English version


From Longman Dictionary of Contemporary Englishprimacypri‧ma‧cy /ˈpraɪməsi/ AWL noun [singular, uncountable]  formalIMPORTANT if someone or something has primacy, they are the best or most important person or thingprimacy of the primacy of the family We must give primacy to education.
Examples from the Corpus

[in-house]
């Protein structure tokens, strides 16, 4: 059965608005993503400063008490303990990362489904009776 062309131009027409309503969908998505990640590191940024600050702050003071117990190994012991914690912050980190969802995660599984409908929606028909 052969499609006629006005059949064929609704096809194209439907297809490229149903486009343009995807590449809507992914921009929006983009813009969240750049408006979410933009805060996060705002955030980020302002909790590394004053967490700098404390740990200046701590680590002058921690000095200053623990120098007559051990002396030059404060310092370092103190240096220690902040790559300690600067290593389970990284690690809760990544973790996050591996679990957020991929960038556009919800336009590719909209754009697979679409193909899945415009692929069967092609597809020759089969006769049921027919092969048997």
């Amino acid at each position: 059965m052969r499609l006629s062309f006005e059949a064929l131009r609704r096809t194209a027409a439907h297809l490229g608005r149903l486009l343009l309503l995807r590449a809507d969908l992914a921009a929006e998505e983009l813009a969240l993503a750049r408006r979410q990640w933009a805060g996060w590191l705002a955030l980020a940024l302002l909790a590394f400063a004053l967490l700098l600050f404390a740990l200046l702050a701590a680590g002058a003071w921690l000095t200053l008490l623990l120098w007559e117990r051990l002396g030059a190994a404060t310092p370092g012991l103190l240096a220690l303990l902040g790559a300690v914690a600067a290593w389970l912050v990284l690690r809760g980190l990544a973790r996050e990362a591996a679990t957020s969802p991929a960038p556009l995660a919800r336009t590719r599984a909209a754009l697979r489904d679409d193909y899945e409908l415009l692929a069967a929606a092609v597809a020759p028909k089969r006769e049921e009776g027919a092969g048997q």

primacyThis choice allows us to accord primacy to the authority's interpretation, while still preserving judicial control.Also, the parent subtly asserts primacy.It also enjoyed primacy in quality and efficiency, as it still does.The two companies are struggling for primacy in the software market.Britain's imperial primacy required the subjugation of other cultures and the dishonouring of their gods.Despite the primacy of its influence, socialisation in the early years of life is not confined to the family, however.Recent ideas about language use and learning insist on the primacy of communicative activities in the classroom.Insisting on the primacy of language does not however answer the question how the skills of language-using should be taught.The primacy of monuments and monolithic sculpture in the new Communist epoch was acknowledged and debated.give primacy toBy defining interest in terms of power, Realism gives primacy to political considerations.
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